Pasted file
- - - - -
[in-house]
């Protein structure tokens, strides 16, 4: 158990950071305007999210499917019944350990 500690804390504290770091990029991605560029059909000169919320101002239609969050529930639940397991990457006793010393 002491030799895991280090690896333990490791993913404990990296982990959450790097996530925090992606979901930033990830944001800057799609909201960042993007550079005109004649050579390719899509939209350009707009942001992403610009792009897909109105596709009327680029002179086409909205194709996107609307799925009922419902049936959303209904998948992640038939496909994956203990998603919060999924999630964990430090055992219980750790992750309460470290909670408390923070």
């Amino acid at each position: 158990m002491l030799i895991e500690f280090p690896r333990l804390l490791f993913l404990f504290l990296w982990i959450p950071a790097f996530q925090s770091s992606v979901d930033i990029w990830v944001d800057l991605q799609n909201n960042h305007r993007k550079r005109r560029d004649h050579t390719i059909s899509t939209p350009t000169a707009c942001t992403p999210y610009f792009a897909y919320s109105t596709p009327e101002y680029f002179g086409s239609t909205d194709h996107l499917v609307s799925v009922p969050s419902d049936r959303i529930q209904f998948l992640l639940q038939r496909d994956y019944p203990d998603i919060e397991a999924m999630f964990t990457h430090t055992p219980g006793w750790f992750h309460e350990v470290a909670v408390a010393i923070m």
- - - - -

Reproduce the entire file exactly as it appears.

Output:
[in-house]
């Protein structure tokens, strides 16, 4: 158990950071305007999210499917019944350990 500690804390504290770091990029991605560029059909000169919320101002239609969050529930639940397991990457006793010393 002491030799895991280090690896333990490791993913404990990296982990959450790097996530925090992606979901930033990830944001800057799609909201960042993007550079005109004649050579390719899509939209350009707009942001992403610009792009897909109105596709009327680029002179086409909205194709996107609307799925009922419902049936959303209904998948992640038939496909994956203990998603919060999924999630964990430090055992219980750790992750309460470290909670408390923070």
């Amino acid at each position: 158990m002491l030799i895991e500690f280090p690896r333990l804390l490791f993913l404990f504290l990296w982990i959450p950071a790097f996530q925090s770091s992606v979901d930033i990029w990830v944001d800057l991605q799609n909201n960042h305007r993007k550079r005109r560029d004649h050579t390719i059909s899509t939209p350009t000169a707009c942001t992403p999210y610009f792009a897909y919320s109105t596709p009327e101002y680029f002179g086409s239609t909205d194709h996107l499917v609307s799925v009922p969050s419902d049936r959303i529930q209904f998948l992640l639940q038939r496909d994956y019944p203990d998603i919060e397991a999924m999630f964990t990457h430090t055992p219980g006793w750790f992750h309460e350990v470290a909670v408390a010393i923070m």